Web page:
2 minute read

Hey guys! Today, I’d like to tell you about a new azure service called Azure App Configuration.

This service is intended to help developers manage their application and feature settings. It was announced in April 2019 and still in public preview mode. However, the documentation, samples and APIs are already available for use.

Why use Azure App Configuration?

Usually, creating scalable and robust cloud-based applications is not an easy task:


Especially considering, that applications often run on multiple virtual machines or even in multiple regions:


And one of the well-proven practice in this case, is to separate configuration from code:


🔥 And that’s what App Configuration does best - centrally manages application settings.

How it works

First of all, we need to create an instance of Azure App Configuration. After the deployment is finished, we can navigate to the service. Now it’s time to realize what data of our application we’d like to store and manage. So let’s add some key value.

I’ll add a message with the key MyApp:Settings:Message and the value Hello from App Configuration!. l leave “Label” and “Content-Type” fields empty now. Once it’s saved, we can see the added key value pair.


❗ One point I’d like to mention here, is that even though App Configuration offers complete data encryptions, and encrypts all key values it holds and network communication, you should not store secrets here. Azure Key Vault is still the best place for storing application secrets.

Anyway, let’s go back to our application. I have created a new ASP .NET Core application and now it’s time to connect our app configuration instance. In order to do that, we need to:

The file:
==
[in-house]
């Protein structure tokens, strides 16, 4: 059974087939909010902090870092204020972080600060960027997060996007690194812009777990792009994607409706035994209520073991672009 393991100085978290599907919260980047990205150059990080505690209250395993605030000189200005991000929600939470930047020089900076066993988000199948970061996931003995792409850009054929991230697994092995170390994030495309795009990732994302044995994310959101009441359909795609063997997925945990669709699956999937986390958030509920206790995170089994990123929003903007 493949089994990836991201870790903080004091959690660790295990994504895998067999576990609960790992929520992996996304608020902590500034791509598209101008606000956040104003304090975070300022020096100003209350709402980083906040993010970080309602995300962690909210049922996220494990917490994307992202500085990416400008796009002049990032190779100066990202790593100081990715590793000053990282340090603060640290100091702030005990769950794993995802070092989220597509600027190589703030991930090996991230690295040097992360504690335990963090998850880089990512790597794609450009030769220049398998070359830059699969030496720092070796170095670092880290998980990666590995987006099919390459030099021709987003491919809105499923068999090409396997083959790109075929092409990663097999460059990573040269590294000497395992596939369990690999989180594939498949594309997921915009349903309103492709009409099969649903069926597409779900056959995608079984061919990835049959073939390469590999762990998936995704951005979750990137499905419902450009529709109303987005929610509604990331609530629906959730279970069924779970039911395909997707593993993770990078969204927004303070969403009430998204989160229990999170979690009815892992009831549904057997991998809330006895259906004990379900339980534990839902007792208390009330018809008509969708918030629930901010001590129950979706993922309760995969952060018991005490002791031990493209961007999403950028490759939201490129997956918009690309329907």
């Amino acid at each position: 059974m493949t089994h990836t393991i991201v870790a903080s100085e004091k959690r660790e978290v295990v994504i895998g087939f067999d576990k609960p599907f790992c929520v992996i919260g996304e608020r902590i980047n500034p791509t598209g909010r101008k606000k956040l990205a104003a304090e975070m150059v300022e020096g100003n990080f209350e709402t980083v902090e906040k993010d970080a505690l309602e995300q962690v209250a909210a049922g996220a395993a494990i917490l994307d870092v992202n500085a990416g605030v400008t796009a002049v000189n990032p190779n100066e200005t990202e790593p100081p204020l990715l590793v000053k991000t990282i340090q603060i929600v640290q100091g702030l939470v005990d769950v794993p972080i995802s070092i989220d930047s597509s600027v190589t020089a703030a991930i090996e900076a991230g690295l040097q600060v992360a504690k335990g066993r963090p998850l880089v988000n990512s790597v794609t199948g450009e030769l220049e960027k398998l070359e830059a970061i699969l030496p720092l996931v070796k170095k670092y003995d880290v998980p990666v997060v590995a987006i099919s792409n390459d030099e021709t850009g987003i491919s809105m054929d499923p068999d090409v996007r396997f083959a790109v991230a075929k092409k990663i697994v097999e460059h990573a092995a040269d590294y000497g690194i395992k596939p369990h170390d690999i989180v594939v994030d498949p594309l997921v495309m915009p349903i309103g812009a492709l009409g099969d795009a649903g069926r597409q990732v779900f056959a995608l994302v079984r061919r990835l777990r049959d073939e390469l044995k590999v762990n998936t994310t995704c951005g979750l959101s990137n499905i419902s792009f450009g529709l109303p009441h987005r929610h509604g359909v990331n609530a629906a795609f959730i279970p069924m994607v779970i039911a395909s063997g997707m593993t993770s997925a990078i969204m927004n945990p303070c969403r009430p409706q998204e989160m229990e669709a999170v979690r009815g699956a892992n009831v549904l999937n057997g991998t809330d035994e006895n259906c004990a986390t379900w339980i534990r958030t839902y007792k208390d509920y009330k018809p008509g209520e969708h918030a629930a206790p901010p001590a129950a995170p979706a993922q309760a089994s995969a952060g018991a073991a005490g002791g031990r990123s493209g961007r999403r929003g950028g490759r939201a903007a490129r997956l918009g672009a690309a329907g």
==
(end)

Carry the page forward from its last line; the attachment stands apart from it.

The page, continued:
• Add a reference to a nuget package Microsoft.Azure.AppConfiguration.AspNetCore;

  • Update the CreateWebHostBuilder method to use App Configuration:

public static IWebHostBuilder CreateWebHostBuilder(string[] args) =>
        .ConfigureAppConfiguration((hostingContext, config) =>
            var settings = config.Build();
  • Get a connection string to our service from the “Access keys” tab and add it in the local appsettings.json file:
  "ConnectionStrings": {
    "AppConfig": "Endpoint=https://my-app-configuration.azconfig.io;Id=1-l9-s0:QR0x"
  "Logging": {
    "LogLevel": {
      "Default": "Warning"
  "AllowedHosts": "*"
  • And the last but not least, is to inject IConfiguration dependency into our controller and obtain the configuration value, that we’ve recently added:
private readonly IConfiguration configuration;

public ValuesController(IConfiguration configuration)
    this.configuration = configuration;

// GET api/values
public ActionResult<IEnumerable<string>> Get()
    string message = this.configuration["MyApp:Settings:Message"];

    return new string[] { message };

Once it’s done, we can start the application.. and ensure, that everything works,- the returned message was successfully obtained from our App Configuration service:



Even though this service is useful in various number of use-cases, I believe microservices, serverless applications and CI/CD pipelines will benefit the most.

Just to summarize, let’s take a look what does App Configuration actually offer:

  • A fully managed service that can be set up in minutes;
  • Flexible key representations and mappings;
  • Tagging with labels;
  • Point-in-time replay of settings;
  • Dedicated UI for feature flag management;
  • Integration with Azure-managed identities;
  • Complete data encryptions;
  • Integration with popular frameworks.

I’m hoping you will agree with me that all of these features right out of the box- that’s really cool!

Thank you for reading and see you next time!


  1. Documentation;
  2. FAQ.